NEW YORK -- On the mound in the seventh inning for the first time this season, Matt Harvey gave up his first walk of the game and his second hit, leading to a sacrifice bunt and a second-and-third jam.
"You kind of think about the worst at that point," he said. "You start getting some negative thoughts that creep in your head."
But 11 days after disappointed fans at Citi Field booed him like a villain, the Dark Knight was back -- at least for one afternoon.
Harvey retired Todd Frazier on a foulout and J.B. Shuck on a grounder to escape trouble, Neil Walker homered off Jose Quintana on the second pitch of the bottom half and the New York Mets beat Chicago 1-0 Monday to send the reeling White Sox to their seventh straight loss.
"Today's a big first step," Mets manager Terry Collins said.
Addison Reed and Jeurys Familia got six straight outs to complete the two-hitter, preserving Harvey's first win since May 8. Harvey struck out six, walked two and threw four pitches of 98-98.5 mph after not topping 97.5 mph previously this season. He threw 61 of 87 pitches for strikes.
"A lot of it had to do with timing and staying over the rubber a little bit longer, so that would kind of free up everything, free up my arm basically to get to the arm slot that I needed to," Harvey said.
According to Collins, Harvey's attitude adjustment was more important. Smiles replaced scowls in recent days.
"When you're mentally strong, you don't worry about the other stuff. You fight through it," the manager said. "And that's the Matt Harvey that we always knew. He could give up a home run and retire 16 in a row after. It never bothered him."
Harvey (4-7) has been one of baseball's biggest puzzles. After a successful return last year from Tommy John surgery, he was coming off three straight losses in which he allowed 19 runs and 27 hits, and he struck out a career-low one last week at Washington. His ERA had risen to 6.08.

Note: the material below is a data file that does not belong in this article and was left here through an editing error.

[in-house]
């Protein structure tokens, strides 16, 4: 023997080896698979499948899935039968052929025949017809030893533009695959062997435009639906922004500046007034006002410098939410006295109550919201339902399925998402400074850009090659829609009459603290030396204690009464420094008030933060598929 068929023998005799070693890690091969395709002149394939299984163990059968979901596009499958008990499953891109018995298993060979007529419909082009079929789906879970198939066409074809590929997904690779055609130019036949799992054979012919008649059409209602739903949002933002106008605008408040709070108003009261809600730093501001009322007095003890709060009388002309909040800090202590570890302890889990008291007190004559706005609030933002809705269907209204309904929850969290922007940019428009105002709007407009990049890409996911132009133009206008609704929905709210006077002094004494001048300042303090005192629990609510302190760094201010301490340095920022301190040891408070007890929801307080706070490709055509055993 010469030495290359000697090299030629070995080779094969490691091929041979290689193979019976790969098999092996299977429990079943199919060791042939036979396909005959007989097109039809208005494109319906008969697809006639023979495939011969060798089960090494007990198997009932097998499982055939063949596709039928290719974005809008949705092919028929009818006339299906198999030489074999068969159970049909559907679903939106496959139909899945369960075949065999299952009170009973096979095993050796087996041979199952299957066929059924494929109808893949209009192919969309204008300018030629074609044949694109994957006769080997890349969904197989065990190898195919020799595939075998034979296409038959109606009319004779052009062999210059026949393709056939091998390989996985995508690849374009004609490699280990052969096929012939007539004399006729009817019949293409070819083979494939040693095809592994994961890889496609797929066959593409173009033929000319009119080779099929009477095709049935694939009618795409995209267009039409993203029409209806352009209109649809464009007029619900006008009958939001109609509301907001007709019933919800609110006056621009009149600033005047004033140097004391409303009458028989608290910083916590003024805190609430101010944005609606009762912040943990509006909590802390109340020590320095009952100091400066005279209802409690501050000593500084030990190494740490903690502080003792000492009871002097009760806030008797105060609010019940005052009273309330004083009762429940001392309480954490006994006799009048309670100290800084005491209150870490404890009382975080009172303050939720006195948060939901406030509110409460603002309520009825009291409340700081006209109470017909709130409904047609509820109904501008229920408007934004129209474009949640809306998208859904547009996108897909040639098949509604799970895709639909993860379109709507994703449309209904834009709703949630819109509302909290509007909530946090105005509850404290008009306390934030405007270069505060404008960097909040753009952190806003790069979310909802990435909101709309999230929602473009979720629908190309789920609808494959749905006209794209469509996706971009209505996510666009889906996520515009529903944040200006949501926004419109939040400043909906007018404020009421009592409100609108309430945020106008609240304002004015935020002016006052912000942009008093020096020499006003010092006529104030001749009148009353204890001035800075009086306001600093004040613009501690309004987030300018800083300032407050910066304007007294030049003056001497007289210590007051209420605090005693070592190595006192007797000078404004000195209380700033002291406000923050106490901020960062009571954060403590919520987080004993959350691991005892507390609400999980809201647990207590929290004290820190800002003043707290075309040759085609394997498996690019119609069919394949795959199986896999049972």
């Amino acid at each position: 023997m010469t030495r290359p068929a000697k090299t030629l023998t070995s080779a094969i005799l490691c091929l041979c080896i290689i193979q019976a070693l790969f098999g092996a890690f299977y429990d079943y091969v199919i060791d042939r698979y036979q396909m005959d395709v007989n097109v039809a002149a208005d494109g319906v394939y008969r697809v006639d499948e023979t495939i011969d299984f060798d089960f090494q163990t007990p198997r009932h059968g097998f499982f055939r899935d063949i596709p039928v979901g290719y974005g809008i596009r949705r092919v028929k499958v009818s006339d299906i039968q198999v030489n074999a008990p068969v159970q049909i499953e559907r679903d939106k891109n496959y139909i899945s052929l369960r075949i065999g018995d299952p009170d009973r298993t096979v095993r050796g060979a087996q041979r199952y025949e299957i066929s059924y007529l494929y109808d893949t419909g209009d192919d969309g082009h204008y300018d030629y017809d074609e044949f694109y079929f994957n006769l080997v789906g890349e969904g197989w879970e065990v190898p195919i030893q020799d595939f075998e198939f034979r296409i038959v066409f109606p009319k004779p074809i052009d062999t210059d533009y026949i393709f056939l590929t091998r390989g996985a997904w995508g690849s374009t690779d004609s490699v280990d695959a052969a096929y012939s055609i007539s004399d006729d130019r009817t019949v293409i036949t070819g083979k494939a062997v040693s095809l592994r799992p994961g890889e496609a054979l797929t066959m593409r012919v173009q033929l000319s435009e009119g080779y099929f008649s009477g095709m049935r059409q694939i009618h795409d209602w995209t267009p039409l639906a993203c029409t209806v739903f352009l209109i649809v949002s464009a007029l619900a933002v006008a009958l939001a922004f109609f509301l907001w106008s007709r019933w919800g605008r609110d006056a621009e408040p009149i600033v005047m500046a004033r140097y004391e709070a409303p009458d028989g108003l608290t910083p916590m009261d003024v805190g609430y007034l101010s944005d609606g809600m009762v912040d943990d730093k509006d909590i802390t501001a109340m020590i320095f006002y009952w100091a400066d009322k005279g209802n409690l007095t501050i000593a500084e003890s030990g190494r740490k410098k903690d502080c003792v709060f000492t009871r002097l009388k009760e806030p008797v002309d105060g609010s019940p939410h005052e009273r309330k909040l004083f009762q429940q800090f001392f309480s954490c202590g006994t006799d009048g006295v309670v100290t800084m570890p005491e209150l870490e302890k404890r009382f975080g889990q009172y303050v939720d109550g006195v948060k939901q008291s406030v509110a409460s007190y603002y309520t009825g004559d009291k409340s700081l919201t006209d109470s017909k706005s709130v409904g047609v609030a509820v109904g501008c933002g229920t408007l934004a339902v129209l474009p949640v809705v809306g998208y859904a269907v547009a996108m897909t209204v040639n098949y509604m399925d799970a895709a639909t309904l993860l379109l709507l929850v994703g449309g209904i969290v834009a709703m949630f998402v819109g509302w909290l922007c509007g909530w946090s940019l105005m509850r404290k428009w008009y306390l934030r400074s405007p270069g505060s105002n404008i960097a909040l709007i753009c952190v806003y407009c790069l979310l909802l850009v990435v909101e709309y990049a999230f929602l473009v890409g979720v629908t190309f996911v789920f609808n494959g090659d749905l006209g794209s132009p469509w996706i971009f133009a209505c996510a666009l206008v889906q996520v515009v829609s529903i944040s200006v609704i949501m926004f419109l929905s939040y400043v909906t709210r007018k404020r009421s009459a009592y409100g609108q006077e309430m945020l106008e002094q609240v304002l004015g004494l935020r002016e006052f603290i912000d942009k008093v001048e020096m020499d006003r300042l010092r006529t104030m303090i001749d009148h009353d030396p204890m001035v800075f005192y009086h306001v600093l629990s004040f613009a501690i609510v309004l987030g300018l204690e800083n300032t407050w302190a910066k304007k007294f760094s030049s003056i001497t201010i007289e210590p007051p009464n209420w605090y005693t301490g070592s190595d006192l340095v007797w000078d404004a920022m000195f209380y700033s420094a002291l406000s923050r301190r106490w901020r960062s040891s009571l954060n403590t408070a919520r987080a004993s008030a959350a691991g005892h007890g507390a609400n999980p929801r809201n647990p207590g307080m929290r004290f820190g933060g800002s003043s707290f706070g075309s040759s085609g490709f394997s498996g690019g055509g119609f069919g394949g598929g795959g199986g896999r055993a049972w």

He wasn't even among the leaders in clubhouse basketball, trailing Eric Campbell (listed as "Soup"), Jacob deGrom, Kevin Plawecki and Jim Henderson in the standings scrawled in red on athletic tape affixed to the wall adjacent to Harvey's locker.
Two weeks ago, he was booed at Citi Field when he lasted just 2 2/3 innings against the Nationals. This time, fans stood and cheered when he got two strikes on Jose Abreu in the fourth.
"You try to reinforce to him that he is as good as his numbers say," said Walker, who hit his 12th homer.
"It started feeling better," Harvey said, "so had a lot of confidence going into the game."
With both teams wearing special Memorial Day uniforms with camouflage lettering and trim, Harvey retired his first 13 batters before Shuck lined a single to left. Shuck got doubled up when first baseman Wilmer Flores made a diving catch on Brett Lawrie's liner.
"The play of the game for us, no doubt." Collins said.
Harvey was at 70 pitches through six innings, facing the minimum 18 hitters. Collins decided against removing him then.
"Maybe it's going so easy today that he needs to get through a bigger inning," he said.
Adam Eaton walked on a 3-2 pitch leading off the seventh and Abreu grounded a single on the next pitch. After a mound visit from pitching coach Dan Warthen, Melky Cabrera sacrificed before Harvey worked out of trouble.
"For all the notoriety of him struggling," White Sox manager Robin Ventura said, "he wasn't struggling today."
DOING IT AGAIN
In his only previous start against the White Sox, Harvey retired his first 20 batters before Alex Rios beat out an infield single on May 7, 2013, the only runner he allowed over nine innings during a game the Mets won in the 10th.
BACK ON THE HORSE
After wasting a four-run lead in the Mets' win over Los Angeles on Friday and giving up a pair of ninth-inning runs in Sunday's loss, Familia converted his 33rd consecutive save chance, including 17 this year.
Mets rookie Ty Kelly singled in the fifth for his first major league hit.
COMING UP NEXT
Acquired from San Diego last weekend for $1, first baseman James Loney reported to the Mets and will be active for Tuesday night's game.
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